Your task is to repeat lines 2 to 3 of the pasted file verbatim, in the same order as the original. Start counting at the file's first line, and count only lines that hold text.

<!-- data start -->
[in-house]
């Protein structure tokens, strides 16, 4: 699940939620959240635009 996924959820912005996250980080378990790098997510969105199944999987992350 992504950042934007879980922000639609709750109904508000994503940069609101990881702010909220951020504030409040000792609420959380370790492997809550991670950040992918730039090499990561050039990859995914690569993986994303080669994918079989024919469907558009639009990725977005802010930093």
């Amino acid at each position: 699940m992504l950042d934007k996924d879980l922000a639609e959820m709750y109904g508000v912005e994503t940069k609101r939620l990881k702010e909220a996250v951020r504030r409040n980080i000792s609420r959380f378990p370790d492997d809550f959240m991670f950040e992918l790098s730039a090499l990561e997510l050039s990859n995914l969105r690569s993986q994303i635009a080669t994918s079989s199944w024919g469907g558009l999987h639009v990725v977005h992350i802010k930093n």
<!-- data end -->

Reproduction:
């Protein structure tokens, strides 16, 4: 699940939620959240635009 996924959820912005996250980080378990790098997510969105199944999987992350 992504950042934007879980922000639609709750109904508000994503940069609101990881702010909220951020504030409040000792609420959380370790492997809550991670950040992918730039090499990561050039990859995914690569993986994303080669994918079989024919469907558009639009990725977005802010930093």
């Amino acid at each position: 699940m992504l950042d934007k996924d879980l922000a639609e959820m709750y109904g508000v912005e994503t940069k609101r939620l990881k702010e909220a996250v951020r504030r409040n980080i000792s609420r959380f378990p370790d492997d809550f959240m991670f950040e992918l790098s730039a090499l990561e997510l050039s990859n995914l969105r690569s993986q994303i635009a080669t994918s079989s199944w024919g469907g558009l999987h639009v990725v977005h992350i802010k930093n």